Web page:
Squadron Leader John Hall
Squadron Leader John Hall, who has died aged 82, prospered during 50 years at the Bar, having previously come to prominence for destroying two German bombers attacking London on the night of January 21/22 1944.
He and his navigator Jock Cairns had been scrambled in their Mosquito from Bradwell Bay, in Essex, to meet a stream of bombers heading for London. After Cairns had gained contact using the airborne interception radar, Hall shot down a Dornier bomber over the sea.
Another enemy aircraft was seen trapped in searchlights, and Hall closed up to 200 yards before shooting down a Junkers 88. This double success was the first achieved by their squadron, No 488 of the Royal New Zealand Air Force, and was the only double success of the night.
On landing, Hall and Cairns were whisked off to London to meet the press, and the Sunday papers spread their photographs and details of their triumph across their front pages, dubbing the pair "the Fighting Tigers"; after a good night, they were welcomed back by their Kiwi comrades and teased with offerings of raw meat.
John Anthony Sanderson Hall was born in Oxford on Christmas Day 1921. His father was William Glenvil Hall, MP for Colne Valley and Financial Secretary to the Treasury in Attlee's government. From his father, a life-long Quaker, John inherited a belief in practical action rather than ideology, along with a sense of decency and respect for the rights of individuals.
He attended the Quaker co-educational Leighton Park School, Reading, then worked briefly as a publisher's reader and studied at the Sorbonne before returning to this country and joining the RAF at the height of the Battle of Britain.
After training as a night-fighter pilot, Hall joined No 85 Squadron, which had just been re-equipped with the American Douglas Havoc; this was a less than successful aircraft for night fighting and the squadron achieved few successes.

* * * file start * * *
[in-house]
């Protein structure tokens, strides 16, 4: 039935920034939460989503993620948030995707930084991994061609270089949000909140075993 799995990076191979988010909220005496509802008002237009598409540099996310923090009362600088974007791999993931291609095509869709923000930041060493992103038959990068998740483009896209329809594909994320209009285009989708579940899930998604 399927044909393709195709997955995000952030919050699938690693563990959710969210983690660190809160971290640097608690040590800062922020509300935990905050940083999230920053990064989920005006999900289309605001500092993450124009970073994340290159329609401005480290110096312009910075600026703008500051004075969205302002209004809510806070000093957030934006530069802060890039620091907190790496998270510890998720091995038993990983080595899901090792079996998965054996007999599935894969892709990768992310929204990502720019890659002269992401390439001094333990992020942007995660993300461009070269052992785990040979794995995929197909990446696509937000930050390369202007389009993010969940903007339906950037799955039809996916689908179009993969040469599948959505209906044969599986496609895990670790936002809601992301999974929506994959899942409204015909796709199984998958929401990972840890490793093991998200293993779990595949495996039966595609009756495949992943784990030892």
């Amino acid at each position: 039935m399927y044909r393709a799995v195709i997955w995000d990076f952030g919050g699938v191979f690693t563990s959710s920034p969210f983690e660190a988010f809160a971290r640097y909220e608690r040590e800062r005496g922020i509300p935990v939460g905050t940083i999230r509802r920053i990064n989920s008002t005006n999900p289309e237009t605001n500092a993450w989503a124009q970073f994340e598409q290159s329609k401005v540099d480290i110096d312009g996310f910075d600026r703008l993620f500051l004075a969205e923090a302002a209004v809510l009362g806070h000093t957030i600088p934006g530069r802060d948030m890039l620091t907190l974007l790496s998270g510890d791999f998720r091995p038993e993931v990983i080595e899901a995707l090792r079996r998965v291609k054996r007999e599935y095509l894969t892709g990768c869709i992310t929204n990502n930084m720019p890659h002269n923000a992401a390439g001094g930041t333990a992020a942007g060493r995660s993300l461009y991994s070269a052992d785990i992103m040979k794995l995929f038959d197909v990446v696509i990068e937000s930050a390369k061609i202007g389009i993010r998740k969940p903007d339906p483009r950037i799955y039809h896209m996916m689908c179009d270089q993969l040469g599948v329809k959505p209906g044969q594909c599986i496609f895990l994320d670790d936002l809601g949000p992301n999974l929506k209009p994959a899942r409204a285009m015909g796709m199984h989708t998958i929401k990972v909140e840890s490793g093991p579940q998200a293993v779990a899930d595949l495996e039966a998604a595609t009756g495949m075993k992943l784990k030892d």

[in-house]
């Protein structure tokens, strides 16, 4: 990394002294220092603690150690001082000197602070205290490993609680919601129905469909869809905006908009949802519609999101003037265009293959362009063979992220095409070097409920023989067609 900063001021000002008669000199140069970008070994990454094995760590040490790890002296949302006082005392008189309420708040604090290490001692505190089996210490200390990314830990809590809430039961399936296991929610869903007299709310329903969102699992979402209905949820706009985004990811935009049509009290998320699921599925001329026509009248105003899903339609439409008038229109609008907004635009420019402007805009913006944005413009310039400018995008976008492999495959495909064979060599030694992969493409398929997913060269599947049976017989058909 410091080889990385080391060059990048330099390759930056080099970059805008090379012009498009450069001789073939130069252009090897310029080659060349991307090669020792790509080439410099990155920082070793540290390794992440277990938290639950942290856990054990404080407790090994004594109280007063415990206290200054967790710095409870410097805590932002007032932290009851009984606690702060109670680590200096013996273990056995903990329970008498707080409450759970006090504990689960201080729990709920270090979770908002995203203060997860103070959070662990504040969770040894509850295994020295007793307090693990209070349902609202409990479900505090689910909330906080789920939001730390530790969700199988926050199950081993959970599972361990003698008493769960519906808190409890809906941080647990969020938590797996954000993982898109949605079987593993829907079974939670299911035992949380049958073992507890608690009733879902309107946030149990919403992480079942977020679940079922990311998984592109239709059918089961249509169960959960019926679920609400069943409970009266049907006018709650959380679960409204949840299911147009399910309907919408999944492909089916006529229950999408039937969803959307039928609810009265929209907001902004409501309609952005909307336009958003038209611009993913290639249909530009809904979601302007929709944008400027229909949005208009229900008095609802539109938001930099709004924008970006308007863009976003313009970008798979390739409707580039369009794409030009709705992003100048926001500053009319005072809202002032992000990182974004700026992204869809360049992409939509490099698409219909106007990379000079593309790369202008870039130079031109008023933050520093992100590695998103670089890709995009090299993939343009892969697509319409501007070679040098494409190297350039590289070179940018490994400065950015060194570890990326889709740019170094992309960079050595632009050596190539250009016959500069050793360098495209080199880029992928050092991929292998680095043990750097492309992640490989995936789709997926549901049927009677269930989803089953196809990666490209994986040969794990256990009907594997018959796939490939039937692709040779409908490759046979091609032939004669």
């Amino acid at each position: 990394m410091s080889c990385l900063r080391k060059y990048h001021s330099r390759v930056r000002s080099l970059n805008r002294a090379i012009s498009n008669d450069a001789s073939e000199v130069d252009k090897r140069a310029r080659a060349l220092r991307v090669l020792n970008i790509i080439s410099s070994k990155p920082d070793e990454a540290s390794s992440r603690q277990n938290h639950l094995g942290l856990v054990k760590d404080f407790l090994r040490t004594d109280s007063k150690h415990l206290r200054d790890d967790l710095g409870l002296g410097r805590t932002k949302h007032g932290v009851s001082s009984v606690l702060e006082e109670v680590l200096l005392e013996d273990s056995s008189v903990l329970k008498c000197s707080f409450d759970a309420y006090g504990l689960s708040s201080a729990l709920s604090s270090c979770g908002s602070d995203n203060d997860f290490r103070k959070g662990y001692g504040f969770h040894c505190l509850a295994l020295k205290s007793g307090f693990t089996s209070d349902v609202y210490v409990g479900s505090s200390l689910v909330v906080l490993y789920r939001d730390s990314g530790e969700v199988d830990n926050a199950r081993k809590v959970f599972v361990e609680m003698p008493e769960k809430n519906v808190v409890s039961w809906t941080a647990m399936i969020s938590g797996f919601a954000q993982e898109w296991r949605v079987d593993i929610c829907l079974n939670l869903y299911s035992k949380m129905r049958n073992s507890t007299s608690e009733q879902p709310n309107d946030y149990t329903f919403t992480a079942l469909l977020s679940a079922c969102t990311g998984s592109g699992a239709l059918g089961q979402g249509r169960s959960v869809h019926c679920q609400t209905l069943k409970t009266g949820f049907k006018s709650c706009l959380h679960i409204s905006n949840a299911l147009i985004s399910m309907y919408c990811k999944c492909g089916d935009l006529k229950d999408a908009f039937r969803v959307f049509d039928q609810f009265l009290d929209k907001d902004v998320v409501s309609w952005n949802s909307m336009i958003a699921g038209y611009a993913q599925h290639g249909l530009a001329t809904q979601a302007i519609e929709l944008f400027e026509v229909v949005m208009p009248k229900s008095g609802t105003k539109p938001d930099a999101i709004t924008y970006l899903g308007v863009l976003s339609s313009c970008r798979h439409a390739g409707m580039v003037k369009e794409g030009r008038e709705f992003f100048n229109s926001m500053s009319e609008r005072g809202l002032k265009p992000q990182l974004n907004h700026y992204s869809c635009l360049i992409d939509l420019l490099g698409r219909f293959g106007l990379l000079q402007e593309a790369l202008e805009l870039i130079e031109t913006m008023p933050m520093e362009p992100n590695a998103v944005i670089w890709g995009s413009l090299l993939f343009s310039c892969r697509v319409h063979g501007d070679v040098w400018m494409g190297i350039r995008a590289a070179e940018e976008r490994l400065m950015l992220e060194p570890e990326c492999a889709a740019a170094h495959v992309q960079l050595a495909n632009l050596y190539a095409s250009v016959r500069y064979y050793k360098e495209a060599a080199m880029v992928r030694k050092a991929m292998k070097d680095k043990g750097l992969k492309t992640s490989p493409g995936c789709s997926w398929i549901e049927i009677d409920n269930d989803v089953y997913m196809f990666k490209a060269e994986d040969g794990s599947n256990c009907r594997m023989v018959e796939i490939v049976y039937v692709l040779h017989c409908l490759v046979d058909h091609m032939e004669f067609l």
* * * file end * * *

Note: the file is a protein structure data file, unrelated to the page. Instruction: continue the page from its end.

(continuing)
After excelling on an air gunnery course at the Central Gunnery School, Hall became an instructor at No 51 Operational Training Unit. He became an ardent believer in the need for fighter pilots to understand fully the basics of air-to-air shooting, something that he felt most of them lacked. He likened the problem to shooting game birds when an estimate of "range, line and deflection" held the key to success.
Hall joined the New Zealanders of No 488 in November 1943, and was crewed up with Cairns, an experienced radar operator. Two months after their initial success, Hall and Cairns were on a routine patrol over Essex when they were directed to a contact flying at 18,000ft.
They identified a Junkers 88, which they shot down and saw crash with a tremendous explosion. The enemy aircraft had landed on a group of dispersed bombers on the USAAF airfield at Earls Colne, severely damaging a number of them. Hall was doubtful about claiming this as a kill.
He shot down another bomber off the Essex coast on April 19 1944. As he approached to land, he was told to wait until another Mosquito had landed ahead of him. In the event, the other "Mosquito" turned out to be a Junkers 88; the crew claimed they thought they were landing in Holland.
After shooting down their fifth German bomber, as it attacked Bristol on May 22, both Hall and Cairns were awarded the DFC. Hall's citation described him as "a highly efficient and courageous fighter". On the night before D-Day, Hall flew one of the many night fighters that patrolled over the beachhead keeping German bombers away from the invasion fleet.